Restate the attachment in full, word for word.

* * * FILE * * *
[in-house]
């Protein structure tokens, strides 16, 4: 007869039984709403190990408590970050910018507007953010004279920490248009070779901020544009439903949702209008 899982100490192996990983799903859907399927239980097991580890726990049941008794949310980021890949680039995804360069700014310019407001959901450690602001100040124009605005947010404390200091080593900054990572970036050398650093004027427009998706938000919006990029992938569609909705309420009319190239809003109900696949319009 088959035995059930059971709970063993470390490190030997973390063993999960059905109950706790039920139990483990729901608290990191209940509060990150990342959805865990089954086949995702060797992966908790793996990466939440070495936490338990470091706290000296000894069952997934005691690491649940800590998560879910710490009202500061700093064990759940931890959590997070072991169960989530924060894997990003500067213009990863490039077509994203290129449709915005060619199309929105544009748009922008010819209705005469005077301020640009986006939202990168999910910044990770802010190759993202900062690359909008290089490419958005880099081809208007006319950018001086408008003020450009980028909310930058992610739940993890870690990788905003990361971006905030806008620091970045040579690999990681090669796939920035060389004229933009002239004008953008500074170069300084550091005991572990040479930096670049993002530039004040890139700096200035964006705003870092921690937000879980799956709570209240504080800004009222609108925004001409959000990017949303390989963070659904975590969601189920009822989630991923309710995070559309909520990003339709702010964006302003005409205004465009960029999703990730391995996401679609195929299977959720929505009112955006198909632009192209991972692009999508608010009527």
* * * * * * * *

[in-house]
């Protein structure tokens, strides 16, 4: 007869039984709403190990408590970050910018507007953010004279920490248009070779901020544009439903949702209008 899982100490192996990983799903859907399927239980097991580890726990049941008794949310980021890949680039995804360069700014310019407001959901450690602001100040124009605005947010404390200091080593900054990572970036050398650093004027427009998706938000919006990029992938569609909705309420009319190239809003109900696949319009 088959035995059930059971709970063993470390490190030997973390063993999960059905109950706790039920139990483990729901608290990191209940509060990150990342959805865990089954086949995702060797992966908790793996990466939440070495936490338990470091706290000296000894069952997934005691690491649940800590998560879910710490009202500061700093064990759940931890959590997070072991169960989530924060894997990003500067213009990863490039077509994203290129449709915005060619199309929105544009748009922008010819209705005469005077301020640009986006939202990168999910910044990770802010190759993202900062690359909008290089490419958005880099081809208007006319950018001086408008003020450009980028909310930058992610739940993890870690990788905003990361971006905030806008620091970045040579690999990681090669796939920035060389004229933009002239004008953008500074170069300084550091005991572990040479930096670049993002530039004040890139700096200035964006705003870092921690937000879980799956709570209240504080800004009222609108925004001409959000990017949303390989963070659904975590969601189920009822989630991923309710995070559309909520990003339709702010964006302003005409205004465009960029999703990730391995996401679609195929299977959720929505009112955006198909632009192209991972692009999508608010009527």